Wednesday, February 17, 2016

Dealing With Toxic People

Relationships to avoid, by Travis Bradberry. Very applicable to me, and most people I know. This article helps me be less toxic to others, as well as helping me deal with the toxic people in my life. I find that re-typing the most applicable passages from articles like this helps me internalize them all the more. When I do this I try my best to give credit to others for their work and writings.  
Toxic relationships are a major drain on your energy, productivity, and happiness. At home and work 98% of people experience toxic relationships. They negatively influence employees and companies (and people at home) in the following ways:
80% lost time while worrying about incidents.
78% said their commitment to the company declined.
66% said their performance declined.
63% lost time avoiding the offender.
47% intentionally decreased the time spent at work.
25% admitted to taking frustrations out on customers.
12% said they left their job because of it.
48% intentionally decreased their work effort.
We can’t control the toxicity of others, but we can control our response to them. This has the power to alter the course of the relationship. Before a toxic relationship can be neutralized you must understand what makes it toxic in the first place. Toxic relationships develop when one person’s needs are no longer met, or someone/something is interfering with the ability to maintain a healthy and productive relationship.
The most common forms of toxic relationships, and strategies to help overcome them:
Passive aggressive relationships. Takes many forms, like a drastic reduction in effort. These types of people have difficulty receiving feedback and try to avoid the issue at hand, are sensitive and avoid conflict (me), which can lead to them leaving early or not working as hard. If this happens to you, communicate the problem to the offender as constructively and harmoniously as possible.
Lack of forgiveness and trust. Some people get so fixated on other people’s mistakes that it seems as if they don’t believe they don’t make mistakes themselves. These people hold grudges, are afraid people are going to do them harm, and may even begin nudging you out of important projects. This is frustrating because one mistake costs hundreds of “trust points” but hundreds of perfect actions are required to gain back one trust point. To win back trust pay extra-close attention to detail – and don’t be frazzled when they constantly when they’re constantly looking for mistakes. You have to use every ounce of patience to dig yourself out of the subjective hole you’re in.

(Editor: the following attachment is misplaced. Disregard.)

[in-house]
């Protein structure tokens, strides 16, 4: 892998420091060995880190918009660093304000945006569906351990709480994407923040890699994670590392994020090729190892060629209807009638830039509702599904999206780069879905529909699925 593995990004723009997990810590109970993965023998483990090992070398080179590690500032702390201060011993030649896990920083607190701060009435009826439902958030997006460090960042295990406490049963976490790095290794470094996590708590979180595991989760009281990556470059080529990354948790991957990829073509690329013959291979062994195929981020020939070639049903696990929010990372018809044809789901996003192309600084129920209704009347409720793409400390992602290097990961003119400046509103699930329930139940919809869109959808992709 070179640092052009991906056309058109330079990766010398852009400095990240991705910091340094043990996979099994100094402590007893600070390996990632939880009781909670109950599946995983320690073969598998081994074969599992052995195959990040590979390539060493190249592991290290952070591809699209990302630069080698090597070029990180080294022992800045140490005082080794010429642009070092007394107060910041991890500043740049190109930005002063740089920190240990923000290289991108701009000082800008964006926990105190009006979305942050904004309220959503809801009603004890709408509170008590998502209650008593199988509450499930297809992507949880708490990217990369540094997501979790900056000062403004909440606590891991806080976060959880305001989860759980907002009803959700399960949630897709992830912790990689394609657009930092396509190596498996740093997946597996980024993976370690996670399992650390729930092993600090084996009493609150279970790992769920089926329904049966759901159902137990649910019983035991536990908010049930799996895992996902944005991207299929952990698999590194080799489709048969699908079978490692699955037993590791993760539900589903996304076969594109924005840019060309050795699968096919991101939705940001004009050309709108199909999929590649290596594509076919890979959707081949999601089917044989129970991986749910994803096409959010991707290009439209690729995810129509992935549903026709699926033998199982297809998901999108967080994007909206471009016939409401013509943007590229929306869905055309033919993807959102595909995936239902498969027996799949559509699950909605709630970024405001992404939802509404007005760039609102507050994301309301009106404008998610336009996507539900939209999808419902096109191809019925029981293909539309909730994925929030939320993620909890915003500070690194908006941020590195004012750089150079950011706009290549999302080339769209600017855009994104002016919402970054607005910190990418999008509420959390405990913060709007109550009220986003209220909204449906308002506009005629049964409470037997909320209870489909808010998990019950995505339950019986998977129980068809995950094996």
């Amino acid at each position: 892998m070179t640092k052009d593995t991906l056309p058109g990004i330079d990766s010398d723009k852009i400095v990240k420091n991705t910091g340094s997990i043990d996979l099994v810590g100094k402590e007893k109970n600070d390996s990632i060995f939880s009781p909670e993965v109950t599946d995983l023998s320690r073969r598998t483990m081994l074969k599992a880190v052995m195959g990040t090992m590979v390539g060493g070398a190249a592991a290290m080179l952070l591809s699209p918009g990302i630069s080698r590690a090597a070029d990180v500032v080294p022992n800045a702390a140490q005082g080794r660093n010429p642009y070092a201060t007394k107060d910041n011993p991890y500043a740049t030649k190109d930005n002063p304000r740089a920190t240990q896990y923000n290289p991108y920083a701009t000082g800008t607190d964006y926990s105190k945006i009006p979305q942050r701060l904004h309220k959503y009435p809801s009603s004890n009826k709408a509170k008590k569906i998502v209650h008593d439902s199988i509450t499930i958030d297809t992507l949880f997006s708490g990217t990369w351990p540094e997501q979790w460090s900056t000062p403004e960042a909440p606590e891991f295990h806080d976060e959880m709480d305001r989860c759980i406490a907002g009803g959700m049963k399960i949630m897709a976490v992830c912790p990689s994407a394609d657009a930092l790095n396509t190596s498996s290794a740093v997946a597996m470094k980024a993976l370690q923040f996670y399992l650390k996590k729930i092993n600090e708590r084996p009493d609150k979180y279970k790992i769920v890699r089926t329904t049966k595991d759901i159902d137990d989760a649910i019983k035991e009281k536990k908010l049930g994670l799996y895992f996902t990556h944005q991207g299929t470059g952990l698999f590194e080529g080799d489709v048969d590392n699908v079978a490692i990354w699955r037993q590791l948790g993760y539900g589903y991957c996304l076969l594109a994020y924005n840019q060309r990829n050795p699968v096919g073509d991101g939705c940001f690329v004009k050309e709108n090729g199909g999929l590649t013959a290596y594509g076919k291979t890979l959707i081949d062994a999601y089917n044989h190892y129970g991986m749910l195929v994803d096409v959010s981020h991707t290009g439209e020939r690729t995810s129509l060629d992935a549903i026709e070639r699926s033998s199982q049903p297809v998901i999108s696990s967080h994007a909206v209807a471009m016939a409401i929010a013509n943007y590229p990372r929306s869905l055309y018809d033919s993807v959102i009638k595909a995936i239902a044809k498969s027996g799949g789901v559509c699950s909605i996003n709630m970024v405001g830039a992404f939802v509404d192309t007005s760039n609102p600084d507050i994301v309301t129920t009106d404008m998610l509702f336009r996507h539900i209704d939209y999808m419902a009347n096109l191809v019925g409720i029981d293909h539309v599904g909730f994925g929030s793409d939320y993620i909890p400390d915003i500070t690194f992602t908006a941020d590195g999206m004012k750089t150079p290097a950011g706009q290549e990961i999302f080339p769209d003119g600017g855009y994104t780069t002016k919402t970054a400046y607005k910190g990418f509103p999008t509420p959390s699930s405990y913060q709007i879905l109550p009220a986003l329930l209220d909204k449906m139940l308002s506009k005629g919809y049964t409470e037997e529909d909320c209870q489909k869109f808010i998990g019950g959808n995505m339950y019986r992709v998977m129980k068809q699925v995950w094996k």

One-sided relationships. Relationships are supposed to be mutually beneficial, but grow toxic when one person begins giving a disproportionate amount, or if one person only wants to take. If possible, the best thing to do with type is to stop giving. Unfortunately this isn’t always possible. When it isn’t, you need to have a frank conversation with the other party to recalibrate the relationship.
Idealistic relationships – when we hold people in too high a regard. Mistakes are overlooked, or violate morals to please them. Instead remain objective.    
Punitive relationships – when one person punishes the other for behavior that’s not in line with their expectations. Punitive types instinctively punish, without actively communicating, understanding, or giving feedback (me). This belittling approach creates conflict and bad feelings. To survive, choose your battles wisely. You won’t be heard if you dive right in to every conflict – they’ll just label you as too sensitive.
Relationships built on lies. These types are so caught up in looking good that they lose track of what’s fact and what’s fiction. Then the lies pile up and become the foundation of the relationship. People who won’t give straight answers don’t deserve your trust. If they’re willing to lie to you, how can you depend on them? The best thing to do is count your losses and move on.
How to protect yourself from a toxic person: Toxic people behave irrationally and against reason. Why allow yourself to respond emotionally and get sucked in? Your ability to manage your emotions and remain calm under pressure has a direct link to your performance – as a worker, spouse, or parent. Of top performers, 90% are skilled at managing their emotions in times of stress in order to remain calm and in control. One of their greatest gifts is their ability to identify toxic people and remain them at bay.
The more irrational and off-base someone is, the easier it should be for you to remove yourself from their traps. Quit trying to beat them at their own game. Distance yourself from them emotionally (if possible, sometimes this is hard with family members). Approach your interactions with them like they’re a science project. You don’t need to respond to the emotional chaos – only the facts. Maintaining emotional distance requires awareness. You can’t stop someone from pushing your buttons if you don’t recognize when it’s happening. Sometimes you need to regroup and choose the best way forward.
Most feel as though because they work or live with someone, they have no way to control the chaos. This isn’t true. Once you identify someone as toxic you’ll begin to find their behavior more predictable and easier to understand. You can now better think more rationally about how and when and where you have to put up with them and when and where you don’t. You can establish boundaries, but do so proactively and consciously. If you let things just happen naturally you’re bound to find yourself embroiled in difficult situations. If you set boundaries and decide when and where you’ll engage the difficult person, you can control much of the chaos.  The trick: stick to your guns and keep boundaries in place when the person tries to cross them – which they will.

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